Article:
The days of expecting a citizen to orientate themselves around how government departments operate will end.
The citizen needs a single front door for their interaction with government, with inter-operability of channels and personalised services being paramount.
This is the defining narrative of how our government will interact with Australians.
Whole of Government Architecture
This means starting with a clear understanding of all the important elements we need and how they come together.
I have tasked the DTA with developing a Whole-of-Government Architecture that will map out all the strategic capabilities that we require as a government, including existing assets and any gaps we need to address.
This is the first time it’s been done. It is the first step in unifying the narrow, standard and broad gauges, as it were.
The Architecture will also account for the age and complexity of existing systems and allow us to start managing the lifecycle of projects.
This will get us a complete picture of what we have, what we need, what we must invest in and by when.
Similarly, the DTA is conducting a Digital Review, which will give us a clear picture of the capabilities of agencies: what levels of skills exist, at what levels of maturity, and how different agencies are currently performing in the delivery of their roles.
Once completed in the period ahead, we will have the ability to bring together the system view of the Whole of Government Architecture and the agency capacity view of the Digital Review, to understand how we start planning the future at enterprise scale across whole of government or whole of nation.
In some cases, we know that certain agencies cannot compete for skills and resources in the marketplace and we must develop alternative ways for meeting their needs.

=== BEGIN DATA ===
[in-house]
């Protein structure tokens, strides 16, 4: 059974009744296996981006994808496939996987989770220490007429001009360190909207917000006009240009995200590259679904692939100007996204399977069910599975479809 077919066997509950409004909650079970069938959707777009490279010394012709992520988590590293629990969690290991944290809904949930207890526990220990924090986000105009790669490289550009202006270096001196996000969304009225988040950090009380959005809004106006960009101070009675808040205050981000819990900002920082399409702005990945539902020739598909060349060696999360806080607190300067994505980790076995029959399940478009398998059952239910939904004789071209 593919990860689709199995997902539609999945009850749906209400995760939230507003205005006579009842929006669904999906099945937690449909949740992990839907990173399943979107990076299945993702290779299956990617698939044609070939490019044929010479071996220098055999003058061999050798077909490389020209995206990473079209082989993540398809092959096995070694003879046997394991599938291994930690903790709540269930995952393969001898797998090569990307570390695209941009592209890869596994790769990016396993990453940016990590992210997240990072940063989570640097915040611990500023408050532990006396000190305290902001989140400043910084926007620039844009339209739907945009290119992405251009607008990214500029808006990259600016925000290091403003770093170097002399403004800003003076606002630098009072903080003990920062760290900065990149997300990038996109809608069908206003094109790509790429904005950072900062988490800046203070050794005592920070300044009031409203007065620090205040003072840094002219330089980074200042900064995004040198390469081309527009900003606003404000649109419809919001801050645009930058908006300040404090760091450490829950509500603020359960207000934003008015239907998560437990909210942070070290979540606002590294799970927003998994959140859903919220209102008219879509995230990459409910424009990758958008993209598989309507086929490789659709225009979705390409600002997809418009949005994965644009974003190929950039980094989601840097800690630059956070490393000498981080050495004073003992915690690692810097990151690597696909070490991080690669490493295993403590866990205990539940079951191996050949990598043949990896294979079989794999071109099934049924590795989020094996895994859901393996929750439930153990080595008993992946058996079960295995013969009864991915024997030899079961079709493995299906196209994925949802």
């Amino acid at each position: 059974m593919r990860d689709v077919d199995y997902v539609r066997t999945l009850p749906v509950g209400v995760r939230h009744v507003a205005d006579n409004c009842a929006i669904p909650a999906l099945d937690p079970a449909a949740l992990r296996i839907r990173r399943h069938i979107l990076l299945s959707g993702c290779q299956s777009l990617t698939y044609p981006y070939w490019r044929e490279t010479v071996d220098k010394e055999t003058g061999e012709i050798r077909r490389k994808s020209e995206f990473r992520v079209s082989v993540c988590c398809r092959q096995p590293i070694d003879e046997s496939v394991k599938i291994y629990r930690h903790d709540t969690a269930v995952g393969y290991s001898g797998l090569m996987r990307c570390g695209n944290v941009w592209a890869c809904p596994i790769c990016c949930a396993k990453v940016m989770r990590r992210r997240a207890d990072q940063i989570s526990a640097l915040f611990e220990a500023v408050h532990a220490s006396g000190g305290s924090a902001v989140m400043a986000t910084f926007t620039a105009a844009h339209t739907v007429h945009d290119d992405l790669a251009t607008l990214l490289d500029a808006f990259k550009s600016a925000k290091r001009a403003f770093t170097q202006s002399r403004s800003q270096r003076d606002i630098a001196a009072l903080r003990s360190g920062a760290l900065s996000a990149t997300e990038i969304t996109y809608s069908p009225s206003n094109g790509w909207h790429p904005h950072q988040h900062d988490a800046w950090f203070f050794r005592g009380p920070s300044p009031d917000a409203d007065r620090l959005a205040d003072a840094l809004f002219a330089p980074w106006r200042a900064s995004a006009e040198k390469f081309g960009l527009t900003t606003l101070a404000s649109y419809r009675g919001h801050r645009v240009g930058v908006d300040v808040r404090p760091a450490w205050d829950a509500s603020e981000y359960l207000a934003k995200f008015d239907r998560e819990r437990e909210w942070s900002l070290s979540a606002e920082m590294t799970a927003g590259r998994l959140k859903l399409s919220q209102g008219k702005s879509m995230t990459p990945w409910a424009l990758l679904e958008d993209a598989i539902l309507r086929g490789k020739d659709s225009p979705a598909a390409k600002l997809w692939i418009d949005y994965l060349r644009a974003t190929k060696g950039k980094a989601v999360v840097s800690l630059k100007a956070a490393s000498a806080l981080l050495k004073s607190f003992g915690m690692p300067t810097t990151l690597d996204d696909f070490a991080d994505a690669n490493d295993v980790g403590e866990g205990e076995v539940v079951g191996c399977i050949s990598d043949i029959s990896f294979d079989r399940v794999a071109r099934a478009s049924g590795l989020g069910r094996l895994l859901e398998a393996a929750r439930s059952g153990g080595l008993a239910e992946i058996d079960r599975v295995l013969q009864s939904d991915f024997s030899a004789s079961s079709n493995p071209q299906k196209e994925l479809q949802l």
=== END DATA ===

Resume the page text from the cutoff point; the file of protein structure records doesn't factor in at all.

Today I can announce the Commonwealth is looking to establish three Cyber Hub pilots to enable leading agencies such as Defence, Home Affairs and Services Australia to provide cyber services for those agencies that cannot match their breadth and depth of skills.
We can see a future where such hub models may be established for other types of scalable services, not just cybersecurity.
This may include broader ICT functions – such as secure email, or corporate services – such as finance or HR.
Such decisions will be informed by the Whole of Government Architecture and the Digital Review, which will provide that complete lifecycle picture of needs and capabilities.
Integrated Investment Approach
This will also enable the government to make the right investment decisions.
Right now, digital and ICT investment can be a bit like the hunger games, where government often finds itself with investment proposals that are presented as urgent or critical, but with limited opportunity to consider the broader strategic context of those proposals.
Is it the right decision, for example, to spend money now on a particular project if the Whole of Government Architecture flags we can expect one or more similar projects to come up for funding in the near future?
Unlike the private and industry sectors, such questions are far more complex in the Government sector—owing to the criticality of systems to the lives of Australians.
Can we imagine if income support payments stopped for two or three days?
GDP would plummet. Fear and uncertainty in households would abound.
Such an integrated investment approach is going to be crucial for developing the right digital infrastructure going forward and the DTA is working hard across the public sector to get us that integrated investment view.
Similarly, once the government takes a decision to invest in developing certain platforms and digital infrastructure, we must ensure we do so in the most effective and efficient way possible.
We know the Commonwealth Procurement Rules require agencies to have a strong focus on ‘value for money—the price they pay for products and services.
However, there seems to be less focus paid on how much money and time we spend on the procurement process itself.